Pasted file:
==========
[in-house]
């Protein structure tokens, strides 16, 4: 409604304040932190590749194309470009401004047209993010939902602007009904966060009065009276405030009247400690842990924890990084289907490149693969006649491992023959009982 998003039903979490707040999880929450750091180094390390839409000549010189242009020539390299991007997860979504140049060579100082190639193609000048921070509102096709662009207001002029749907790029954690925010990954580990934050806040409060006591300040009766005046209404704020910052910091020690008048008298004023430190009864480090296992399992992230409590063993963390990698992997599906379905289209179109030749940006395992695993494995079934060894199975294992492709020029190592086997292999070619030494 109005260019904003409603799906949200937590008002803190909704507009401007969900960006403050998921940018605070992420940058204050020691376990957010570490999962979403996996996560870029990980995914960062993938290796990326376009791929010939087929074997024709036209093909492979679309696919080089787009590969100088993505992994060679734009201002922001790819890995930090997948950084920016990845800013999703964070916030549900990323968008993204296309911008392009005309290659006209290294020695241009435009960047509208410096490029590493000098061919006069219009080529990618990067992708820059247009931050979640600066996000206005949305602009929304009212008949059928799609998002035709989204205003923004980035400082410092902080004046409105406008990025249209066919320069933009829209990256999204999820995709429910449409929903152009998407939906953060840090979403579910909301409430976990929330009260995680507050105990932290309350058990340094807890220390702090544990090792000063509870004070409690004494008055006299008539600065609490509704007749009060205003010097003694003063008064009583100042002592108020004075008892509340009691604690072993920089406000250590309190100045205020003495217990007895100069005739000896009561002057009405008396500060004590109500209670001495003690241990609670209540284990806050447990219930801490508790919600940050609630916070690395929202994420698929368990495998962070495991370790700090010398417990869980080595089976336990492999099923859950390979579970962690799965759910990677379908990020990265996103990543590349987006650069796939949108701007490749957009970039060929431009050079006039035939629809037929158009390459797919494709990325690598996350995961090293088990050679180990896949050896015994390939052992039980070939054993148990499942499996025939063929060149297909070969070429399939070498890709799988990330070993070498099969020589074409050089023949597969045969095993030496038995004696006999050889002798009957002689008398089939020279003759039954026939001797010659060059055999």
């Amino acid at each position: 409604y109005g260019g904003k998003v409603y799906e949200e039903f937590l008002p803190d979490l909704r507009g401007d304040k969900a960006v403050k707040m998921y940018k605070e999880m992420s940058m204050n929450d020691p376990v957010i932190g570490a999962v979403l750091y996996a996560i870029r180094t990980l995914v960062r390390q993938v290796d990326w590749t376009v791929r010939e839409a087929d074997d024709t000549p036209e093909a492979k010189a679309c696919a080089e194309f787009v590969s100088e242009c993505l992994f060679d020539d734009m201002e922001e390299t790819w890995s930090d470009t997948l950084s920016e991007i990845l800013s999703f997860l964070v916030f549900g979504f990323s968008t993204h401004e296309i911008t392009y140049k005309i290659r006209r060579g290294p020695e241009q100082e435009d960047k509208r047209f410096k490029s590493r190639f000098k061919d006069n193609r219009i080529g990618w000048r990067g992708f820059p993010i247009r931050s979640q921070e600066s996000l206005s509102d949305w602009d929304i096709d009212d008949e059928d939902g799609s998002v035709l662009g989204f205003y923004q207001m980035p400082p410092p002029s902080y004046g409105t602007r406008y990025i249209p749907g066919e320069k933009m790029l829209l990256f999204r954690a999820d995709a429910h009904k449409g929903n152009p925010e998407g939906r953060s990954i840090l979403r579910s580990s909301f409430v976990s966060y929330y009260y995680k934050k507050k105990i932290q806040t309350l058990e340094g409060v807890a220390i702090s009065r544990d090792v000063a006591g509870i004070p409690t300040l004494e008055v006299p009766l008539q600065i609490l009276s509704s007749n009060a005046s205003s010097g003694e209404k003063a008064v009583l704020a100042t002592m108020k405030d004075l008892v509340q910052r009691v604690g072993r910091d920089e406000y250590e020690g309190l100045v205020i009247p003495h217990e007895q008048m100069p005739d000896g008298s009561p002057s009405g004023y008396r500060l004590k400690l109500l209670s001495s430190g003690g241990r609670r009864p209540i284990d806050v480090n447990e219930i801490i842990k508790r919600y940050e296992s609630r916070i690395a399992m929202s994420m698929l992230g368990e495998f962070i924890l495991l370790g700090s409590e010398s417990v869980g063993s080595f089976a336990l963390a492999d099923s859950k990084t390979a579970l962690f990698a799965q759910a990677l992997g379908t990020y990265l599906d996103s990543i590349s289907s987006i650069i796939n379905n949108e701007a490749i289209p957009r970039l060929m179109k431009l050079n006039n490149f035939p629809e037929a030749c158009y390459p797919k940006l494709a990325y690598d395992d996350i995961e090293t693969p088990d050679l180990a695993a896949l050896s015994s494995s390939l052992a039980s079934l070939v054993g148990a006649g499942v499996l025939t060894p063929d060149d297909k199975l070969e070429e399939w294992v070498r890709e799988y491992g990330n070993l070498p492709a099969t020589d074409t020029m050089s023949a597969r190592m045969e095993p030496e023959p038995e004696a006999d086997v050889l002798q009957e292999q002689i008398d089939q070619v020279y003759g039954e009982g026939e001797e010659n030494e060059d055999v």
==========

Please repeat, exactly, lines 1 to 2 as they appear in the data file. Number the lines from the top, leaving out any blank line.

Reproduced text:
[in-house]
């Protein structure tokens, strides 16, 4: 409604304040932190590749194309470009401004047209993010939902602007009904966060009065009276405030009247400690842990924890990084289907490149693969006649491992023959009982 998003039903979490707040999880929450750091180094390390839409000549010189242009020539390299991007997860979504140049060579100082190639193609000048921070509102096709662009207001002029749907790029954690925010990954580990934050806040409060006591300040009766005046209404704020910052910091020690008048008298004023430190009864480090296992399992992230409590063993963390990698992997599906379905289209179109030749940006395992695993494995079934060894199975294992492709020029190592086997292999070619030494 109005260019904003409603799906949200937590008002803190909704507009401007969900960006403050998921940018605070992420940058204050020691376990957010570490999962979403996996996560870029990980995914960062993938290796990326376009791929010939087929074997024709036209093909492979679309696919080089787009590969100088993505992994060679734009201002922001790819890995930090997948950084920016990845800013999703964070916030549900990323968008993204296309911008392009005309290659006209290294020695241009435009960047509208410096490029590493000098061919006069219009080529990618990067992708820059247009931050979640600066996000206005949305602009929304009212008949059928799609998002035709989204205003923004980035400082410092902080004046409105406008990025249209066919320069933009829209990256999204999820995709429910449409929903152009998407939906953060840090979403579910909301409430976990929330009260995680507050105990932290309350058990340094807890220390702090544990090792000063509870004070409690004494008055006299008539600065609490509704007749009060205003010097003694003063008064009583100042002592108020004075008892509340009691604690072993920089406000250590309190100045205020003495217990007895100069005739000896009561002057009405008396500060004590109500209670001495003690241990609670209540284990806050447990219930801490508790919600940050609630916070690395929202994420698929368990495998962070495991370790700090010398417990869980080595089976336990492999099923859950390979579970962690799965759910990677379908990020990265996103990543590349987006650069796939949108701007490749957009970039060929431009050079006039035939629809037929158009390459797919494709990325690598996350995961090293088990050679180990896949050896015994390939052992039980070939054993148990499942499996025939063929060149297909070969070429399939070498890709799988990330070993070498099969020589074409050089023949597969045969095993030496038995004696006999050889002798009957002689008398089939020279003759039954026939001797010659060059055999």